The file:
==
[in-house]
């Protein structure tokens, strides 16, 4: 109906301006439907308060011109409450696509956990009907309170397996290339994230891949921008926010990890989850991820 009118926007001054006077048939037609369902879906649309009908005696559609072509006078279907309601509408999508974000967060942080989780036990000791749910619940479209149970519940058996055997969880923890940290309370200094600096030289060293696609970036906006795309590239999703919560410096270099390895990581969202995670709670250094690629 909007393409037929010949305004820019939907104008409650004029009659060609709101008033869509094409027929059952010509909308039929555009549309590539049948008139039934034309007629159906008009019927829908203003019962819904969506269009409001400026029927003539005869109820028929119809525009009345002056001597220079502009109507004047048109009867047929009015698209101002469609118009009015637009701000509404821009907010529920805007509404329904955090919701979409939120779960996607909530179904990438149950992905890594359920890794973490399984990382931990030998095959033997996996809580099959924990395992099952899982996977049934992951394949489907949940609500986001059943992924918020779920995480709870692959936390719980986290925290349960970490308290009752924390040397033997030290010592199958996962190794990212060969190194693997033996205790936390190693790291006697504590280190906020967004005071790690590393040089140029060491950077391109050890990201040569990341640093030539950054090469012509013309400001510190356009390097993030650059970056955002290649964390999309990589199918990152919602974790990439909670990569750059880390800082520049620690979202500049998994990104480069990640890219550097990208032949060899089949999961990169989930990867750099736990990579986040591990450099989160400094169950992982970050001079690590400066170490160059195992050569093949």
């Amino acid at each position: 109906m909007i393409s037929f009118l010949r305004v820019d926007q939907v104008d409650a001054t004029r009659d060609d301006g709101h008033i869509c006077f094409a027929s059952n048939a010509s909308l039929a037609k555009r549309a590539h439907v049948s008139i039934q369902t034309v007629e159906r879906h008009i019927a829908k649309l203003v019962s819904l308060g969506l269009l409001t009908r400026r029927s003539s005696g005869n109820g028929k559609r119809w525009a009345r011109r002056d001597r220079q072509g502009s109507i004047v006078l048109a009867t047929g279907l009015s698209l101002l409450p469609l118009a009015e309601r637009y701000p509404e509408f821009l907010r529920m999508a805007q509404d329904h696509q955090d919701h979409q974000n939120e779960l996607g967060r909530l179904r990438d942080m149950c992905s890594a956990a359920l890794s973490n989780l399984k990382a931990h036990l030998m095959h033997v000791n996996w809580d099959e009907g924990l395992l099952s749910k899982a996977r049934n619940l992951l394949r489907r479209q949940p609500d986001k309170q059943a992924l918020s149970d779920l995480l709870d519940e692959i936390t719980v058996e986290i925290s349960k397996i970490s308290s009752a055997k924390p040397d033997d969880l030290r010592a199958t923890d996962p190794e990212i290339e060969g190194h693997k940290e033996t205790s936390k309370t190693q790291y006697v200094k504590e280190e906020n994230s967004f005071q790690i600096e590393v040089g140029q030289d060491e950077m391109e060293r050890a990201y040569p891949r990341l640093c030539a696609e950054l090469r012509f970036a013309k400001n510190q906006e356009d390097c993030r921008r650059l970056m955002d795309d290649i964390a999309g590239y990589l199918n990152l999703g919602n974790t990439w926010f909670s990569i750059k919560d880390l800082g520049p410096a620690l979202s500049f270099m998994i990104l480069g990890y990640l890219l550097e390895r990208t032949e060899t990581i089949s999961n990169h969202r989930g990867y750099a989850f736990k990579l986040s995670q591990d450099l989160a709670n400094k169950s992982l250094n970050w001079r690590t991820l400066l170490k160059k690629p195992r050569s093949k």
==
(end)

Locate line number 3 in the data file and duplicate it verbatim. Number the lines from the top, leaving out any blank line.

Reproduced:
């Amino acid at each position: 109906m909007i393409s037929f009118l010949r305004v820019d926007q939907v104008d409650a001054t004029r009659d060609d301006g709101h008033i869509c006077f094409a027929s059952n048939a010509s909308l039929a037609k555009r549309a590539h439907v049948s008139i039934q369902t034309v007629e159906r879906h008009i019927a829908k649309l203003v019962s819904l308060g969506l269009l409001t009908r400026r029927s003539s005696g005869n109820g028929k559609r119809w525009a009345r011109r002056d001597r220079q072509g502009s109507i004047v006078l048109a009867t047929g279907l009015s698209l101002l409450p469609l118009a009015e309601r637009y701000p509404e509408f821009l907010r529920m999508a805007q509404d329904h696509q955090d919701h979409q974000n939120e779960l996607g967060r909530l179904r990438d942080m149950c992905s890594a956990a359920l890794s973490n989780l399984k990382a931990h036990l030998m095959h033997v000791n996996w809580d099959e009907g924990l395992l099952s749910k899982a996977r049934n619940l992951l394949r489907r479209q949940p609500d986001k309170q059943a992924l918020s149970d779920l995480l709870d519940e692959i936390t719980v058996e986290i925290s349960k397996i970490s308290s009752a055997k924390p040397d033997d969880l030290r010592a199958t923890d996962p190794e990212i290339e060969g190194h693997k940290e033996t205790s936390k309370t190693q790291y006697v200094k504590e280190e906020n994230s967004f005071q790690i600096e590393v040089g140029q030289d060491e950077m391109e060293r050890a990201y040569p891949r990341l640093c030539a696609e950054l090469r012509f970036a013309k400001n510190q906006e356009d390097c993030r921008r650059l970056m955002d795309d290649i964390a999309g590239y990589l199918n990152l999703g919602n974790t990439w926010f909670s990569i750059k919560d880390l800082g520049p410096a620690l979202s500049f270099m998994i990104l480069g990890y990640l890219l550097e390895r990208t032949e060899t990581i089949s999961n990169h969202r989930g990867y750099a989850f736990k990579l986040s995670q591990d450099l989160a709670n400094k169950s992982l250094n970050w001079r690590t991820l400066l170490k160059k690629p195992r050569s093949k």